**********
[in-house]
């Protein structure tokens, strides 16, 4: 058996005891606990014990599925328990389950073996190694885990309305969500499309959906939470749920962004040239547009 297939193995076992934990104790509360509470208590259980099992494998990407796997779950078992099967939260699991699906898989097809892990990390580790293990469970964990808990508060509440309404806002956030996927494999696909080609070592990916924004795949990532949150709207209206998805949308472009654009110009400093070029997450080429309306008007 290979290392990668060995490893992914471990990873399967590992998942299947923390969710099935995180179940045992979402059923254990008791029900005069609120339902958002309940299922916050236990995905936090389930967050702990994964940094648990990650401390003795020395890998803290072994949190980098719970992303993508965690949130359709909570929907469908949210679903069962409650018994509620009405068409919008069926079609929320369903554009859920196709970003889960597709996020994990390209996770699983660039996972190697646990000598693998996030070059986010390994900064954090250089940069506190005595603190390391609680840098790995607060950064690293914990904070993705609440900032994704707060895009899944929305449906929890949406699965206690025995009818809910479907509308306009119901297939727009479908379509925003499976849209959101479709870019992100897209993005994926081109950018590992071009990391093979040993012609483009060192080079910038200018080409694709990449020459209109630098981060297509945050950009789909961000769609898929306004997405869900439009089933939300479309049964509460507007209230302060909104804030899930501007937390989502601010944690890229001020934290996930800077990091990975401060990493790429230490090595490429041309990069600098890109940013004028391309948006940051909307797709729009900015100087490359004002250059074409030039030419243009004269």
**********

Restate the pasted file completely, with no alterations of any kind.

[in-house]
């Protein structure tokens, strides 16, 4: 058996005891606990014990599925328990389950073996190694885990309305969500499309959906939470749920962004040239547009 297939193995076992934990104790509360509470208590259980099992494998990407796997779950078992099967939260699991699906898989097809892990990390580790293990469970964990808990508060509440309404806002956030996927494999696909080609070592990916924004795949990532949150709207209206998805949308472009654009110009400093070029997450080429309306008007 290979290392990668060995490893992914471990990873399967590992998942299947923390969710099935995180179940045992979402059923254990008791029900005069609120339902958002309940299922916050236990995905936090389930967050702990994964940094648990990650401390003795020395890998803290072994949190980098719970992303993508965690949130359709909570929907469908949210679903069962409650018994509620009405068409919008069926079609929320369903554009859920196709970003889960597709996020994990390209996770699983660039996972190697646990000598693998996030070059986010390994900064954090250089940069506190005595603190390391609680840098790995607060950064690293914990904070993705609440900032994704707060895009899944929305449906929890949406699965206690025995009818809910479907509308306009119901297939727009479908379509925003499976849209959101479709870019992100897209993005994926081109950018590992071009990391093979040993012609483009060192080079910038200018080409694709990449020459209109630098981060297509945050950009789909961000769609898929306004997405869900439009089933939300479309049964509460507007209230302060909104804030899930501007937390989502601010944690890229001020934290996930800077990091990975401060990493790429230490090595490429041309990069600098890109940013004028391309948006940051909307797709729009900015100087490359004002250059074409030039030419243009004269």